2. Tarmander

    Tarmander Member

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    Found this: https://anthonycrasto.wordpress.com/201 ... m-alcohol/

    Interesting that it may attract mosquitos...I wonder if that is part of the process of why some people get bitten more, and why b1 can be helpful in repelling mosquitos. Did not find much on whether it is allowed in organic farming.
     
  3. thebigpeatowski

    thebigpeatowski Member

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    Wow...thanks for posting haidut. I was looking around for studies regarding the effects of oxidized omega-3 PUFA, which the entire planet deems necessary. I came across this:

    http://www.jlr.org/content/53/10/2069.short

    I'm no scientist, but this could explain one cause for the spate of GI distress so prevalent now.
     
  4. OP
    haidut

    haidut Member

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    Hhhm, I guess attracting mosquitos may be another sign of PUFA oxidation? Not sure if it can be used as a health test since mosquitos may like other compounds in human sweat as well. But it's good to keep in mind.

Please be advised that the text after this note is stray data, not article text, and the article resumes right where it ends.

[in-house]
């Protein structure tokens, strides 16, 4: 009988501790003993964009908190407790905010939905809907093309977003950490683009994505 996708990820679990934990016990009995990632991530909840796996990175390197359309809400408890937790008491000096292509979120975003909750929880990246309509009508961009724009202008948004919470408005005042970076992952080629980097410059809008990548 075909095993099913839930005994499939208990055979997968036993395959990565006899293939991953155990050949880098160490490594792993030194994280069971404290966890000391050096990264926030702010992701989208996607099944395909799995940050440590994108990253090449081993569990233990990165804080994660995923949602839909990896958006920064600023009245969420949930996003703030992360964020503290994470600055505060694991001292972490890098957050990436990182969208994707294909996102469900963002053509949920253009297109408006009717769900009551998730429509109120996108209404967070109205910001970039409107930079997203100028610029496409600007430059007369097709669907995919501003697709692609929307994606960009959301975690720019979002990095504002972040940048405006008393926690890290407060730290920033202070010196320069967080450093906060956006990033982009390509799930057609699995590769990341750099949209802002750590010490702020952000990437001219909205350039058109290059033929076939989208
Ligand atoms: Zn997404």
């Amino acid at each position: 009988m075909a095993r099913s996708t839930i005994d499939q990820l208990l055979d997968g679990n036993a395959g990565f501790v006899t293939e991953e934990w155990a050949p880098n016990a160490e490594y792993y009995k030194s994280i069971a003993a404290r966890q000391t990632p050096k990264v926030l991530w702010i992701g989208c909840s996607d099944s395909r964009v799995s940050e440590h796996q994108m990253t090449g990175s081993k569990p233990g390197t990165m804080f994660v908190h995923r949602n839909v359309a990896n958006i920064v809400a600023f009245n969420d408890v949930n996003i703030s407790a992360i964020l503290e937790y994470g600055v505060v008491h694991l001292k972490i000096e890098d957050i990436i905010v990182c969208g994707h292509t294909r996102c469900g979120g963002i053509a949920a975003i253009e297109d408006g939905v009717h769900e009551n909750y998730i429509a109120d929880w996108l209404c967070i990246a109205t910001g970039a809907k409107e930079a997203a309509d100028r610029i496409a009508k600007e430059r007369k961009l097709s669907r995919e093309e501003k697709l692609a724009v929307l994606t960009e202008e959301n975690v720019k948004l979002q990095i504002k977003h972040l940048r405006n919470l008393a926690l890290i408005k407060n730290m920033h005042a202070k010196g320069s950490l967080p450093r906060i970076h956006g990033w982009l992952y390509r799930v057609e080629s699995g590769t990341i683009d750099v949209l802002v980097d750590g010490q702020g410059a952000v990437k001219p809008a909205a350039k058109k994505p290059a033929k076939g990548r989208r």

5. OP
    haidut

    haidut Member

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    Thanks for the study. The next time somebody tells you omega-3 is anti-inflammatory, show them this from your study:
    "...Oxidized diets enhanced plasma inflammatory markers and activation of nuclear factor kappaB (NF-κB) in the small intestine along with decreasing Paneth cell number (up to −19% in the duodenum). "
     
  6. thebigpeatowski

    thebigpeatowski Member

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    This IS interesting...according to haidut's OP this compound is also found in lemon balm, an herb that I have grown. I always thought lemon balm REPELLED mosquitos, there must be some other compounds in lemon balm that override??? The more I learn, the less I know. :?
     
  7. Cirion

    Cirion Member

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    I know this is an old post, but this quote made me too angry not to comment.

    Does anyone need any further proof that the food industry is purposefully trying to make us sick to further their profits?
     
  8. akgrrrl

    akgrrrl Member

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    Cirion, your thorough documentation on emf simple household exposures were read by many and appreciated. This last comment is anger shared by many. How helpful it would be, if forum members could submit to you, studies like this to form a Do Not Eat list, with the reasons why? You are a good organizer and technically savvy. What say ye?
     
  9. Cirion

    Cirion Member

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    Wow, you sure know how to flatter a guy haha. I appreciate all the kind words!